New York Red Bulls, a team certainly on the preseason radar but far from the foremost blip, has moved forward with zero regard for the presumed mindset of a team “a year away” and decided to become a full-out ded gum war machine now rather than later with no concern for the timetable most of us had laid in front of them.
Before the season opened on March 10 it appeared Red Bulls were among the cadre of teams in “rebuild mode”. Red Bulls captain Dax McCarty left in 2017, and New York went even further to dismantle the common core NYRB’s fans had become accustomed to in the 2018 offseason. 32-year-old Sacha Kljestian and 27-year-old Felipe both left Harrison to make way for young talent. And they are young. Red Bulls entered the season with youngest roster in MLS — despite fielding 33-year-old Bradley Wright-Phillips up top — at an average age of 24 years and two months. But unlike most teams in the midst of a rebuild, the talent is performing well beyond its adolescence.
The top performer in the Red Bulls back line this season is likely its youngest member. 22-year-old right back Michael Murrillo bookends the back four along with 25-year-old Kemar Lawrence. Murillo’s 2.4 tackles per game lead Red Bulls’ players with more than 400 minutes played. Lawrence leads in interceptions with 2.5 per game. Murillo and Lawrence are generally flanked by a pair of 25-year-old center backs in Aaron Long and Tim Parker, a piece of the trade that sent Felipe away from Harrison and to Vancouver.
25-year-old Sean Davis and 19-year-old future USMNT superstar Tyler Adams are the “2” in manager Jesse Marsch’s 4-2-3-1 and have undertaken the task of replacing Felipe with general ease. Davis averages 2.1 tackles per game and the same number of interceptions per game next to Adams’ 2.3 tackles per game and 2 interceptions as Marsch tasks them with, you know, wrecking fools in the middle of the field.
The advance midfield features newly added young-DP Alejandro Romero Gamarra a.k.a. Kaku (yes they’re the same person please don’t get confused) playing centrally. The 23-year-old has been productive. According to American Soccer Analysis (ASA), Kaku averages .49 expected goals plus expected assists per 96 minutes and 3.51 expected goals and assists overall. While that falls just short of Kljestan’s current production in Orlando, Kaku’s output positions him as a more than adequate replacement in the middle of the field without having to deal with all the things that make Kljestan the most insufferable human on the planet not named Will Johnson. Kaku has three goals and four assists on the season, tying him for second and first on the team respectively.
Although 21-year-old Derrick Etienne is a regular part of the squad and often the first player of the bench (seven substitution appearances), the Red Bulls have received most of their production on the wing from 25-year-old Florian Valot on the right and practical dinosaur in Red Bulls’ years, 27-year-old Daniel Royer on the left. Valot has three goals and three assists on the year, and his expected goals plus expected assists total sits at 3.17, good for fourth on the team. He stays busy on the right side, as 45% of Red Bulls’ possession occurs in that third of the field, the highest number in the league. Royer’s output is lower with only two goals scored this season, but his .54 expected goals per 96 minutes ranks third among all attacking midfielders according to ASA.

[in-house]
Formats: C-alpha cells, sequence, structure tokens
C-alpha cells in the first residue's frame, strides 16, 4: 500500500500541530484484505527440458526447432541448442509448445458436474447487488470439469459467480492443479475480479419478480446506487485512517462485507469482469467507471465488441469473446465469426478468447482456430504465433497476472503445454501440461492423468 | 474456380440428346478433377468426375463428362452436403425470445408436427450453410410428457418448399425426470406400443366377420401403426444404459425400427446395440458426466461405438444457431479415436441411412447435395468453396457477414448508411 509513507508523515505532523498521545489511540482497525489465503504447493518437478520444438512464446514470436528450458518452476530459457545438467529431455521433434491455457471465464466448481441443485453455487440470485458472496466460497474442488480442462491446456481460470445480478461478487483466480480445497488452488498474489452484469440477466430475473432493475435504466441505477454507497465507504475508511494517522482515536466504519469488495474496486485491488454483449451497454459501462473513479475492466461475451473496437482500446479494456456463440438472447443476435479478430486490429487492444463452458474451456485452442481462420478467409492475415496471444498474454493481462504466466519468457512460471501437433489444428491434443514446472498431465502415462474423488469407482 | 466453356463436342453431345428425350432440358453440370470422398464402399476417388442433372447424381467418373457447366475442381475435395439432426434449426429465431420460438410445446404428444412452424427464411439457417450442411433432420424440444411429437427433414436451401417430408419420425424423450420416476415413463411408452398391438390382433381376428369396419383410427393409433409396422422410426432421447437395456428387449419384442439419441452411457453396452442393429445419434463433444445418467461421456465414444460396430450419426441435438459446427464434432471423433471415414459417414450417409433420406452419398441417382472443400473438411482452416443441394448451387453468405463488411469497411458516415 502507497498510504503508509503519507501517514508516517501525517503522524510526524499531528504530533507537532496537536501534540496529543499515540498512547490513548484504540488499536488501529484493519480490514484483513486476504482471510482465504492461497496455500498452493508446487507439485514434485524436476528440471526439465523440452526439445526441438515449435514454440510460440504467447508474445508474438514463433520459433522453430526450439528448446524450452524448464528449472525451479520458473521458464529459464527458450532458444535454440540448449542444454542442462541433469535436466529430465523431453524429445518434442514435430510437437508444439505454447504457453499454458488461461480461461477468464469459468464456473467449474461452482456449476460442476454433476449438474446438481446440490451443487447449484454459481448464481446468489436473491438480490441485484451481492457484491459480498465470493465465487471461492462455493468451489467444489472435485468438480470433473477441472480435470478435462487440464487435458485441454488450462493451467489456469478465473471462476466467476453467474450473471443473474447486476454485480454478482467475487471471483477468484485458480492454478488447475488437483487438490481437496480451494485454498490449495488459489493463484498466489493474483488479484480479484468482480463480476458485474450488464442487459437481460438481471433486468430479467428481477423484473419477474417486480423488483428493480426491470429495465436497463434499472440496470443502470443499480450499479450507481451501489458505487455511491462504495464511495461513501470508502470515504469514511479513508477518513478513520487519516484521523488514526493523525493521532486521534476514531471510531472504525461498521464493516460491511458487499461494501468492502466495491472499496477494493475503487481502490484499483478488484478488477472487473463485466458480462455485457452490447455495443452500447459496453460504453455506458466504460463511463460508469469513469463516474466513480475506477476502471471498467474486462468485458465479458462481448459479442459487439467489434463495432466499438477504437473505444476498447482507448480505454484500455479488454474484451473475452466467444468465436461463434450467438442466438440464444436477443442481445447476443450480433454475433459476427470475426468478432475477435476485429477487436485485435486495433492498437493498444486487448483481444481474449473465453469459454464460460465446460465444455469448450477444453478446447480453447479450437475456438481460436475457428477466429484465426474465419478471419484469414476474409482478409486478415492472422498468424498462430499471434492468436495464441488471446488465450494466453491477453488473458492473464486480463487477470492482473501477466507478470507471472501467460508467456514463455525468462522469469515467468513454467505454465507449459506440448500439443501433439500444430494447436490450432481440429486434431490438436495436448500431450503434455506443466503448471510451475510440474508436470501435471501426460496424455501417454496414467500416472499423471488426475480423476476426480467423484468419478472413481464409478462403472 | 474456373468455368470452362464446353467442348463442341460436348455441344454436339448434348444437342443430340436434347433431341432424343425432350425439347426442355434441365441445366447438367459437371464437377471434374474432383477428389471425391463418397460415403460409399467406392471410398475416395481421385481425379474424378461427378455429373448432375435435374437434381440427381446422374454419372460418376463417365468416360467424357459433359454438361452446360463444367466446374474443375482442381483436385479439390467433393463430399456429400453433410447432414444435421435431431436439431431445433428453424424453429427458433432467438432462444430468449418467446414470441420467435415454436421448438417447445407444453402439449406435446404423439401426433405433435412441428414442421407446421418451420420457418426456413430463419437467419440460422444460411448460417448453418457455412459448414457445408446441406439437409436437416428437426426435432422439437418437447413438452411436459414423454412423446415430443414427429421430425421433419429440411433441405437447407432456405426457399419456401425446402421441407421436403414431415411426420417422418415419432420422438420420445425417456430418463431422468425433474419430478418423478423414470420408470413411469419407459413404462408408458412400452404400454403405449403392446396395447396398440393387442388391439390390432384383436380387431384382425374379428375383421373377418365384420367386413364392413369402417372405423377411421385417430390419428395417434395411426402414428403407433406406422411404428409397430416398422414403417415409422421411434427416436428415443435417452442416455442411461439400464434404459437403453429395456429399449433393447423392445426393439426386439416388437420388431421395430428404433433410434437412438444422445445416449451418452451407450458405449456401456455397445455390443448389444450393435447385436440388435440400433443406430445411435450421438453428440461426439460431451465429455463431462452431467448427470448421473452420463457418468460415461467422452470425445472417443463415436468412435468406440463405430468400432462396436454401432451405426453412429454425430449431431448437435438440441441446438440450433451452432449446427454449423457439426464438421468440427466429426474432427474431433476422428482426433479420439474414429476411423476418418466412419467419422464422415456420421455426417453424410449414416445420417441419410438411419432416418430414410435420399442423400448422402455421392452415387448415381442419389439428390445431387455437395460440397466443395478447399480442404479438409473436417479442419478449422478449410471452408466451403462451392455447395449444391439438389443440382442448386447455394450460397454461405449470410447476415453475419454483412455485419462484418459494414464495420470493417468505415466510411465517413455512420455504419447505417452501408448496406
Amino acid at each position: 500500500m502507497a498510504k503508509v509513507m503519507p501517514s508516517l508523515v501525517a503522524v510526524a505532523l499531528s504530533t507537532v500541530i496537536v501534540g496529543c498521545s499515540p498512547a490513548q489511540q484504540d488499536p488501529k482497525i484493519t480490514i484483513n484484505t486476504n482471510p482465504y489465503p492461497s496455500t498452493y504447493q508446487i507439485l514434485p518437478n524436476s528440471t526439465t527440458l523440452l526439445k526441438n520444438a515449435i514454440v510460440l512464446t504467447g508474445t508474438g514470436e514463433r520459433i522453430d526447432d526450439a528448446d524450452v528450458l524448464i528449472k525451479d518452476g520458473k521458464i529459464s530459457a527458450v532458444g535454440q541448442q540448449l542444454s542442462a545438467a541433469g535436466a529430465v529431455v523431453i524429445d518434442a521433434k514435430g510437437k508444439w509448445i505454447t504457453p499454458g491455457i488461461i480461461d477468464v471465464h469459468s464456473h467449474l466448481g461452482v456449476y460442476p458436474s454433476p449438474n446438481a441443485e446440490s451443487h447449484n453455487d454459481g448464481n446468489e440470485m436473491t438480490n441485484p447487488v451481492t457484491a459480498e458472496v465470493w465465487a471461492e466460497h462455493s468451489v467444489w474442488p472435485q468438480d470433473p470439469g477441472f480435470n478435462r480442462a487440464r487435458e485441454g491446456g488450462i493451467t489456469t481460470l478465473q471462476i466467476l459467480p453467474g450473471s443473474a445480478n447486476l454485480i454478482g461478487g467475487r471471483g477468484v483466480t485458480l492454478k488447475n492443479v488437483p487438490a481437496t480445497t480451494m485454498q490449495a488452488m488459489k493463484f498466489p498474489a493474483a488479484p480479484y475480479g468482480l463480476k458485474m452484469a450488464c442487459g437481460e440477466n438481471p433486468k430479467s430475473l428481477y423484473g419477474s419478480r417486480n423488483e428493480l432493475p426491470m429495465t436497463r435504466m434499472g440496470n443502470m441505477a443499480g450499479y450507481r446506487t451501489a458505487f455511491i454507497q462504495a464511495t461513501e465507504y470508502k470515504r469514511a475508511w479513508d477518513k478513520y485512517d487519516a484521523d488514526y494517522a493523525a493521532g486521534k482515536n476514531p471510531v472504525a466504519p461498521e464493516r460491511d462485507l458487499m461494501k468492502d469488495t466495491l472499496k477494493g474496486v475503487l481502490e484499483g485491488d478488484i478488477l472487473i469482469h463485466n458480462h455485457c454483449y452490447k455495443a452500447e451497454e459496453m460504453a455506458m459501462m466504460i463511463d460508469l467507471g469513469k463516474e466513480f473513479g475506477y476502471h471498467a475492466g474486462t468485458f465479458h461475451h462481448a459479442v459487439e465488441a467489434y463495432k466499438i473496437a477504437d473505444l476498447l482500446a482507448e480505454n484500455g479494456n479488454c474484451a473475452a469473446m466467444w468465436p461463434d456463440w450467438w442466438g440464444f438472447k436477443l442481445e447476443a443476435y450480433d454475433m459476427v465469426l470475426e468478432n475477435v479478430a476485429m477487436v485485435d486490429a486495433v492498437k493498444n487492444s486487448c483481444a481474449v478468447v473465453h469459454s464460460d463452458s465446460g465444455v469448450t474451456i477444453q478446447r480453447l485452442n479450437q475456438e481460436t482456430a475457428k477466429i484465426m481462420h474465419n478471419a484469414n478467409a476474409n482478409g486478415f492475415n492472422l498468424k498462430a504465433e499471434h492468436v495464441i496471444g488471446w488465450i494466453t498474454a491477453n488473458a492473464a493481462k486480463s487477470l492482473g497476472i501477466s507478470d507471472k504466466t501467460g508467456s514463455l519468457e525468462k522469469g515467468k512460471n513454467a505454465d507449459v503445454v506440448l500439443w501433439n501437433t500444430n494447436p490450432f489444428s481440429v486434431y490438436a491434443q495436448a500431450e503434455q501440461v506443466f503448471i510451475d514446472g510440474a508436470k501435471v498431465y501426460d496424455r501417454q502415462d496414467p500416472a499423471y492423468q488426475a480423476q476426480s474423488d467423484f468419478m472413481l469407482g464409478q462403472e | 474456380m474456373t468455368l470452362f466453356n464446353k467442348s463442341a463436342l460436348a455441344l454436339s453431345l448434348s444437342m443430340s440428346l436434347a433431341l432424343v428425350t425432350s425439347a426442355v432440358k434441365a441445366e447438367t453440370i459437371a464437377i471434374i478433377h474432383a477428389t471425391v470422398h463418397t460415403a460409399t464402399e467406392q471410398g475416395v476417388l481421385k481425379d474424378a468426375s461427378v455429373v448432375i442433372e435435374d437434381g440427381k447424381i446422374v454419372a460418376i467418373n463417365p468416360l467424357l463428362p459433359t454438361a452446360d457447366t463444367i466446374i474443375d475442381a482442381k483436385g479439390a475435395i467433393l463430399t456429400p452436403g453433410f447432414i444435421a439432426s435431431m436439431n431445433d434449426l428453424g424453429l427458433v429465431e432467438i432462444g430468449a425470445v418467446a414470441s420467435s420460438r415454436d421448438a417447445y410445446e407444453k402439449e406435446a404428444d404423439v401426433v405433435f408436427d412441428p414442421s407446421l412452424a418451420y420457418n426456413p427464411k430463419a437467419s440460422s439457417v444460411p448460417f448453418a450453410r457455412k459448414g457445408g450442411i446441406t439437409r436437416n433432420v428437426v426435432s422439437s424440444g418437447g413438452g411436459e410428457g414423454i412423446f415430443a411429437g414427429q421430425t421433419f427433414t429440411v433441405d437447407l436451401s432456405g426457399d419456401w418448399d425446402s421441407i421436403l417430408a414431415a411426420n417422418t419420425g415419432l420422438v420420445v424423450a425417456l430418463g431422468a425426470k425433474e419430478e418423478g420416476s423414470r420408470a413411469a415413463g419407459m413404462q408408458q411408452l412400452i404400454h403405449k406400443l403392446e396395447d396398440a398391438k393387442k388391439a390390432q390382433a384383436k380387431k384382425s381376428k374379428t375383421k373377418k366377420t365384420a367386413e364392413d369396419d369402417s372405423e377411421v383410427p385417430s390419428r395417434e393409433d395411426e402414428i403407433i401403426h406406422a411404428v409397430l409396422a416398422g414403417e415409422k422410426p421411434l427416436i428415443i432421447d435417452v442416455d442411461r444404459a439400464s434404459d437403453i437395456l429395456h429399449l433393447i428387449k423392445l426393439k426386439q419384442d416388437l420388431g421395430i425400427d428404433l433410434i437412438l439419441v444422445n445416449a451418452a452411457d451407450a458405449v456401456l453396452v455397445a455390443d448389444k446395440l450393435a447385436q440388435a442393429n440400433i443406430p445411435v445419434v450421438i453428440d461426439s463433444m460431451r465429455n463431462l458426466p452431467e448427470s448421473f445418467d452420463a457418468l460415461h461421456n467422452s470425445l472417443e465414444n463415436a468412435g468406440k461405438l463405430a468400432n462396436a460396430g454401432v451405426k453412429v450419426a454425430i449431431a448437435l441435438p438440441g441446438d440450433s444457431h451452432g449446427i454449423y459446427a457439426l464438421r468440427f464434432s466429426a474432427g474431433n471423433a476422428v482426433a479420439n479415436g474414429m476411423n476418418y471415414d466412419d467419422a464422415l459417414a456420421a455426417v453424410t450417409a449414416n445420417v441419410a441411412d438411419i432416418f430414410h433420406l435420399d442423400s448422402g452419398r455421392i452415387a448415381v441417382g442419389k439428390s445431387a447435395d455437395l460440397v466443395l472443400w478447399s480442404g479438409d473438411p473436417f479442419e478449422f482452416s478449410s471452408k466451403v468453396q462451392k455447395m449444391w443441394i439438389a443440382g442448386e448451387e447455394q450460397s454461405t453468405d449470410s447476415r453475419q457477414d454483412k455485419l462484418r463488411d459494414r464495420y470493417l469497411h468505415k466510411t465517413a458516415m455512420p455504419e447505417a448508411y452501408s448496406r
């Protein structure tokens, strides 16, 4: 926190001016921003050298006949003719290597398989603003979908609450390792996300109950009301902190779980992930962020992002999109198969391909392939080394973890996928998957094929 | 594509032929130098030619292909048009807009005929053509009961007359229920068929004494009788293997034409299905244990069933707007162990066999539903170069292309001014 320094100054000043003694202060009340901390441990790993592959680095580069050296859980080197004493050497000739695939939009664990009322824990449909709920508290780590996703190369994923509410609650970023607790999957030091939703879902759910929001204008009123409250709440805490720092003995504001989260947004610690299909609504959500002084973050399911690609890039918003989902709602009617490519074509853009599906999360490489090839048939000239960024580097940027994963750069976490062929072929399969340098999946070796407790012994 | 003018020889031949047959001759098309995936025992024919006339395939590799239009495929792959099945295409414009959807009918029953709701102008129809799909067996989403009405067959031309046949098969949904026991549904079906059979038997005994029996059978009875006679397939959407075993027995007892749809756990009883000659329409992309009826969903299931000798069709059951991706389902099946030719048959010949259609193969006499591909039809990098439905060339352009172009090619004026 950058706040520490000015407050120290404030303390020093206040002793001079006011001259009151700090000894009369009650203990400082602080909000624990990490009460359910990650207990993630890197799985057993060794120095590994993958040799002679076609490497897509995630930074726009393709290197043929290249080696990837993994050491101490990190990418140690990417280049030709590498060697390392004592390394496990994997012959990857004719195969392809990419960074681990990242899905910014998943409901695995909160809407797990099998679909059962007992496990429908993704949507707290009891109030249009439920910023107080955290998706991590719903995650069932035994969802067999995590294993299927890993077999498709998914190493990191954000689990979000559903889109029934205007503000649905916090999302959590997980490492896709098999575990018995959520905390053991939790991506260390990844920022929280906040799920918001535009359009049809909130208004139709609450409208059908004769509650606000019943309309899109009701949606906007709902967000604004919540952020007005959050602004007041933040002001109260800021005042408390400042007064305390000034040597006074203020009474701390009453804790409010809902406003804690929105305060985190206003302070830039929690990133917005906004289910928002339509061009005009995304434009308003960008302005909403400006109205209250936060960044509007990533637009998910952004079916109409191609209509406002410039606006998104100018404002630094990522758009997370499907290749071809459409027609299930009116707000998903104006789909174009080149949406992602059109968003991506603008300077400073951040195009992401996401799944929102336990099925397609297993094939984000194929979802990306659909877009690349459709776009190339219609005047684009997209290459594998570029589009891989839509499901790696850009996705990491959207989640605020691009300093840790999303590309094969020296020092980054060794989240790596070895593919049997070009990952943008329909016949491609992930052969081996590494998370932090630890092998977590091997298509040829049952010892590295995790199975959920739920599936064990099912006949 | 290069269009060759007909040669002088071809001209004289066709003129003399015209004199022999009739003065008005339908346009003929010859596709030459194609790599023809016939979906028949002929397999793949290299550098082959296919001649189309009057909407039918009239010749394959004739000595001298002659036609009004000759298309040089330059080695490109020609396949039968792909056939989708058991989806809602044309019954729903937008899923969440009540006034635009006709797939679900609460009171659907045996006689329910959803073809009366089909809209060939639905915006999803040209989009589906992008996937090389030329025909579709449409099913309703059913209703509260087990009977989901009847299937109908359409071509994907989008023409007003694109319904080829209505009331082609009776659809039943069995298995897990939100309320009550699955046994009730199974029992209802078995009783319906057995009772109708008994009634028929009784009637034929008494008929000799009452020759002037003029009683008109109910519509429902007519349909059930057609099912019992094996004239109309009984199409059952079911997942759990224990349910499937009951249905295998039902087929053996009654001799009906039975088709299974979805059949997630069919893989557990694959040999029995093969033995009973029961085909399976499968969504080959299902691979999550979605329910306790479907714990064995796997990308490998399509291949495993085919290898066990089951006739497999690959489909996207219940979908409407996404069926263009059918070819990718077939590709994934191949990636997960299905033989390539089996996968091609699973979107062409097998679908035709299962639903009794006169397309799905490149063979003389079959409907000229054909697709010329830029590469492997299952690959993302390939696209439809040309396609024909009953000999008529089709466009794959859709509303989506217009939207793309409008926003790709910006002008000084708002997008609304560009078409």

And then there’s 33-year-old uber-dinosaur Bradley Wright-Phillips who hasn’t missed a beat waiting for a young team to settle in. BWP has six goals and four assists on the season and is seventh in expected goals per 96 minutes (.68) among forwards with more than 400 minutes played, as well as third in expected goals plus assists per 96 minutes (1.16). In short, he’s good.
All this to say that young legs, productive attacking mids and a stunningly efficient Wright-Phillips have allowed the team to fully buy into Marsch’s high octane, gegenpressing-esque system to dominant effect. The Red Bulls’ expected goal differential per game of .90 is the highest in the league. They’re second in both expected goals per game (2.13) and expected goals allowed per game (1.13), and much of it stems from their ability to dispossess teams and quickly and directly attack after the fact from high quality positions. According to ASA’s Joseph Lowery, “RBNY have allowed the lowest PctA (pass completion percentage against) with just 69.2% and the second lowest xPctA (expected pass completion percentage against based on how and where the passes were attempted) with 74.2%.” They cut off passing lanes efficiently and swarm the ball in possession. In short, it’s really freaking hard to move the ball against them.
When they get the ball, it’s almost instantly going vertically towards Wright-Phillips or another attacker. The swift turnaround time leads to an abundance of one-on-ones with the keeper and chances directly in front of goal. Red Bulls have scored the most goals inside the six-yard-box in MLS and average 1.1 goals inside the six per game on a team that averages the most goals per game period. The next closest team averages .7.
Atlanta is going to be pressed to hell and back by a young team implementing a brutal playing style coming off wins of 3-2, 4-0 and 2-1. New York enters as perhaps the biggest threat to a Supporters’ Shield in the Eastern Conference and the antithesis to the Western Conference’s biggest challengers to the shield, Sporting Kansas City, who came into Atlanta and took a 2-0 win from the Five Stripes last Wednesday and thrive off a possession-based, shoot-at-every-available-opportunity style. Atlanta is going up against the soccer version of a man on cocaine trying to beat you to death with a blunt object and, if the numbers are indication, it’s going to take a hell of an effort to make it out alive.